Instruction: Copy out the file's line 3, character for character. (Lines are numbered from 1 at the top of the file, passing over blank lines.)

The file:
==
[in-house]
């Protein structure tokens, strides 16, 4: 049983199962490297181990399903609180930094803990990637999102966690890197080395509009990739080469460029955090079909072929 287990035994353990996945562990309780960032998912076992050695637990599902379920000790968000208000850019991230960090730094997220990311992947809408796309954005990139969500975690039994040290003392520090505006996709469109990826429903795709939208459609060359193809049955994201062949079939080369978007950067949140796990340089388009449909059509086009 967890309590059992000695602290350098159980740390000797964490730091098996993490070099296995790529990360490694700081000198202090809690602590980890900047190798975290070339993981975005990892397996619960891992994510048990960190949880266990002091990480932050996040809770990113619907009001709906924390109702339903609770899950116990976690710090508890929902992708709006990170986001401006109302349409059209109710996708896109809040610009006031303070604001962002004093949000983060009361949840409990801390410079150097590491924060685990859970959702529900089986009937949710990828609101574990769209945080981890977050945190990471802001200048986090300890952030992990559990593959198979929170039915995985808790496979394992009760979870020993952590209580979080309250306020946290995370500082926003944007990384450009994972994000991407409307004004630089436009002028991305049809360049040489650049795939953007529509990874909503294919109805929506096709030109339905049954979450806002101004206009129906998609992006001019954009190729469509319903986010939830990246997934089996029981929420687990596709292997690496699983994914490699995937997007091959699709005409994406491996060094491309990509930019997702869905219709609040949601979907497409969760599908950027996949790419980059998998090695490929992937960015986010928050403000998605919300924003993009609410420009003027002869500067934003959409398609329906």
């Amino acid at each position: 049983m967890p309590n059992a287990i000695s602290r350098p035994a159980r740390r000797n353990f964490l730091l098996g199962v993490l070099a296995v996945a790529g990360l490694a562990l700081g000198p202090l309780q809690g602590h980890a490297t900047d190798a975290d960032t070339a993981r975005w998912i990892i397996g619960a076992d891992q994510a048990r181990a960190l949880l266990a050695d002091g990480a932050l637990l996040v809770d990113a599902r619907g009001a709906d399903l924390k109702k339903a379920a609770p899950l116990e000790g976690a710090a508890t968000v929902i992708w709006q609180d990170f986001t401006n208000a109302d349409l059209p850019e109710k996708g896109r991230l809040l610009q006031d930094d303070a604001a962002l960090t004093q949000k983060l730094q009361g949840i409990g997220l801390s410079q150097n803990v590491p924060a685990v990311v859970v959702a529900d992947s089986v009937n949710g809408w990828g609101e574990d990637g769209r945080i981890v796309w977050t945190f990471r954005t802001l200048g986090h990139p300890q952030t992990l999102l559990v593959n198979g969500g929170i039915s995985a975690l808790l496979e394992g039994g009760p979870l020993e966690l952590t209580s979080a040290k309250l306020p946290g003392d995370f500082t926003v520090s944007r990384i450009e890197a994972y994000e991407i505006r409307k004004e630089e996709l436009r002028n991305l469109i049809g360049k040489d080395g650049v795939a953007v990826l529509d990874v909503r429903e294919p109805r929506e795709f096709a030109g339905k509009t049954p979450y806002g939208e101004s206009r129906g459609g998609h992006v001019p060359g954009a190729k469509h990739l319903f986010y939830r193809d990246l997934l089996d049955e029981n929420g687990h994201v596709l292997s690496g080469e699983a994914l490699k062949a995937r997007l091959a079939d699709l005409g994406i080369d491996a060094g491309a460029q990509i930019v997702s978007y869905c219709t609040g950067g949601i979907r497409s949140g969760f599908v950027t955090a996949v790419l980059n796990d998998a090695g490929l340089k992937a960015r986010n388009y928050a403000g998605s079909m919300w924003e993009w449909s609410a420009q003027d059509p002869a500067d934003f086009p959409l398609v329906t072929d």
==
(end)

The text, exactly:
């Amino acid at each position: 049983m967890p309590n059992a287990i000695s602290r350098p035994a159980r740390r000797n353990f964490l730091l098996g199962v993490l070099a296995v996945a790529g990360l490694a562990l700081g000198p202090l309780q809690g602590h980890a490297t900047d190798a975290d960032t070339a993981r975005w998912i990892i397996g619960a076992d891992q994510a048990r181990a960190l949880l266990a050695d002091g990480a932050l637990l996040v809770d990113a599902r619907g009001a709906d399903l924390k109702k339903a379920a609770p899950l116990e000790g976690a710090a508890t968000v929902i992708w709006q609180d990170f986001t401006n208000a109302d349409l059209p850019e109710k996708g896109r991230l809040l610009q006031d930094d303070a604001a962002l960090t004093q949000k983060l730094q009361g949840i409990g997220l801390s410079q150097n803990v590491p924060a685990v990311v859970v959702a529900d992947s089986v009937n949710g809408w990828g609101e574990d990637g769209r945080i981890v796309w977050t945190f990471r954005t802001l200048g986090h990139p300890q952030t992990l999102l559990v593959n198979g969500g929170i039915s995985a975690l808790l496979e394992g039994g009760p979870l020993e966690l952590t209580s979080a040290k309250l306020p946290g003392d995370f500082t926003v520090s944007r990384i450009e890197a994972y994000e991407i505006r409307k004004e630089e996709l436009r002028n991305l469109i049809g360049k040489d080395g650049v795939a953007v990826l529509d990874v909503r429903e294919p109805r929506e795709f096709a030109g339905k509009t049954p979450y806002g939208e101004s206009r129906g459609g998609h992006v001019p060359g954009a190729k469509h990739l319903f986010y939830r193809d990246l997934l089996d049955e029981n929420g687990h994201v596709l292997s690496g080469e699983a994914l490699k062949a995937r997007l091959a079939d699709l005409g994406i080369d491996a060094g491309a460029q990509i930019v997702s978007y869905c219709t609040g950067g949601i979907r497409s949140g969760f599908v950027t955090a996949v790419l980059n796990d998998a090695g490929l340089k992937a960015r986010n388009y928050a403000g998605s079909m919300w924003e993009w449909s609410a420009q003027d059509p002869a500067d934003f086009p959409l398609v329906t072929d």